Change Revisited ~ Process vs. Identity
A couple of my earlier posts described my thoughts on change.
Today though, while holding one of my Fitness Coaching sessions, I realized that the posts I wrote on change were only 1/2 correct, with a whole other half missing.
You see, in my earlier posts, I recommended changing one habit at a time. I was basically saying that by making the change a methodical process, you can achieve a greater rate of success than if you were to go for it all in one fell swoop. The recommendation was to simultaneously raise your standards while also chunking down the process into manageable steps.
Although, I still agree with those points, I must say it leaves a lot to be desired.
The question earlier today, was after one of the women started “working out” again this past weekend. She started with walking and was complaining that she felt that she needed to do more and that it was a waste of her time. During the previous fitness coaching session, we had discussed Chunk Theory and how, in order to grow, progressive change was needed in order to handle progressively difficult tasks. At the end of every meeting, everyone has to pick one, manageable habit they will stick to for the week. She had choose to workout two times.
As with many people that have trouble sticking to a workout routine, she has an All-or-Nothing mentality. She thinks that if she doesn’t go 5 days a week, for 1 hour each time, then she’s wasting her time. The problem of course is that if you’re not currently working out, finding an additional 5+ hours to workout can be an arduous task.
My answer though, reflects my true beliefs about change. Here’s a paraphrase:
“There are some instances, very few instances, where a person will decide to make a large change, such as working out 5 days a week, quit smoking, etc. and be able to do it instantaneously with little after thought. The reason they are able to do this, is that they have changed a part of how they see themselves. They have changed their “identity.”
“Typically this happens when a large environmental change occurs, such as someone you care about dies from lung cancer, you have a child, you get a divorce, and it shakes to your core, the very center of ‘Who you think you are.’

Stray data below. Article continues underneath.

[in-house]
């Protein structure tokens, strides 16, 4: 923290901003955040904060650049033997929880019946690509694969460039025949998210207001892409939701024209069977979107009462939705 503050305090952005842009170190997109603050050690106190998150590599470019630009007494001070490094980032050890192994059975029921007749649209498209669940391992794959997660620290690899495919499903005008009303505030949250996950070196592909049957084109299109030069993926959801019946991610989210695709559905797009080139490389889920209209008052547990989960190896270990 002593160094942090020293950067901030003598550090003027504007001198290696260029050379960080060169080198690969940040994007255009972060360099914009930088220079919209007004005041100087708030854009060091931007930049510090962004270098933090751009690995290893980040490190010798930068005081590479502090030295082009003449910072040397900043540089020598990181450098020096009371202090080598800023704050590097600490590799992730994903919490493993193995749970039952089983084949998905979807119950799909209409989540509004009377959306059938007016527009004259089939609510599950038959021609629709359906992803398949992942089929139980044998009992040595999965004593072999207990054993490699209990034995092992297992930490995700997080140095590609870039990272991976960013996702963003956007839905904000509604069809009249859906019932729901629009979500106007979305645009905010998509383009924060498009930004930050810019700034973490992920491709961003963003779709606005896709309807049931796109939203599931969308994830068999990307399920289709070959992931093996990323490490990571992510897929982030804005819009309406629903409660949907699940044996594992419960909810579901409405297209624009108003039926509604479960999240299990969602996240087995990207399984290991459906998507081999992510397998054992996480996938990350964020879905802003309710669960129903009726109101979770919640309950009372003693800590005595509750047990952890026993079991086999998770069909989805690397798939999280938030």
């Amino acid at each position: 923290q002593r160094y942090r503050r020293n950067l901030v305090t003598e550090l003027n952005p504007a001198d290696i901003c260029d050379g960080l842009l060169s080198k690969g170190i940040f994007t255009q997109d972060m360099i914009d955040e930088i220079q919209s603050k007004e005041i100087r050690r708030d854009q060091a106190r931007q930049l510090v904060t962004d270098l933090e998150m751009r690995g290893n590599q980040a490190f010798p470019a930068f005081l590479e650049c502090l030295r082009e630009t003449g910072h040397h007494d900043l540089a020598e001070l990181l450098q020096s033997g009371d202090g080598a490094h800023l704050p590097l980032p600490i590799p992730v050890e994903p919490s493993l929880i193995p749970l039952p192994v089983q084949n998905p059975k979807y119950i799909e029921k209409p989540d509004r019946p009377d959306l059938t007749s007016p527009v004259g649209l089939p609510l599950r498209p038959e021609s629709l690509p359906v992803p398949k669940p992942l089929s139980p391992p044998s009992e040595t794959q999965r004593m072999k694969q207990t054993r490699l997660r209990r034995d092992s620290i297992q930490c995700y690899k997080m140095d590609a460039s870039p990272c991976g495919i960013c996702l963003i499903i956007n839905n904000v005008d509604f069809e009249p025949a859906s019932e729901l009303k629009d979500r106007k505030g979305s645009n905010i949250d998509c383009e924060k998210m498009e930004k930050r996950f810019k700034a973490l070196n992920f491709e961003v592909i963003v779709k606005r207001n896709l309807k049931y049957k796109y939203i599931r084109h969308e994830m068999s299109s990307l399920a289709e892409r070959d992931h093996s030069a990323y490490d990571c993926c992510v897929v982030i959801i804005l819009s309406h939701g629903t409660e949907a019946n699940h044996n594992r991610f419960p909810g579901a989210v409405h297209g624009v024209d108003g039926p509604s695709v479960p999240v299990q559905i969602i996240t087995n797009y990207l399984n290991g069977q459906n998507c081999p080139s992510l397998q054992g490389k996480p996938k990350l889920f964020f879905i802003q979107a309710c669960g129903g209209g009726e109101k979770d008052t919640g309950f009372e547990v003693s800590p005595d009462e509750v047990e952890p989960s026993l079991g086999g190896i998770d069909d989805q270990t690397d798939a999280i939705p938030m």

“You recognize, in an instant, that you have been someone “you’re not” and will no longer be that person. It shakes the core of who you are emotionally and when you finally put together a plan that works logically, the change happens instantly.
“On the other hand, there are other things we would like to see happen, but we only think that it would be nice to change. Emotionally, were vested in other options, such as eating delicious but crappy food or playing with our children. We want to save more money, lose some weight, exercise more often, etc. and are only partly committed to seeing those things come to fruition.
“For these “on the fence” changes, you want the change to occur slowly. This is where planning and patience become the fundamentals to which you build that habit up. When you allow yourself to change one habit at a time, and build it up slowly, you allow yourself to actually incorporate that change into your daily repertoire.
“The key to choosing either method is being realistic with yourself. If you only want to change ONE habit, without it disrupting the rest of your life, then you are not having a ‘change of identity.’
“If on the other hand, you are ready for this change to change every single aspect of your life, then you might just be ready for a large change.
So the question for you, dear reader, is are you ready to make exercise an integral part of your life, where tomorrow, every other habit you have will be shifted?
The answer, is probably not. And that’s fine.
The real question, is if you’re not, then what are you going to do about it? Will you allow yourself to start the process slowly of adding exercise to your life? Will you allow yourself to start slowly, with small, manageable tasks and build up gradually? To this, you should answer, “Yes.”
So, I will leave this post with one last question:
“What is the ONE new behavior that you will start before next week?”
Remember, to start small and be specific…with the key word being START.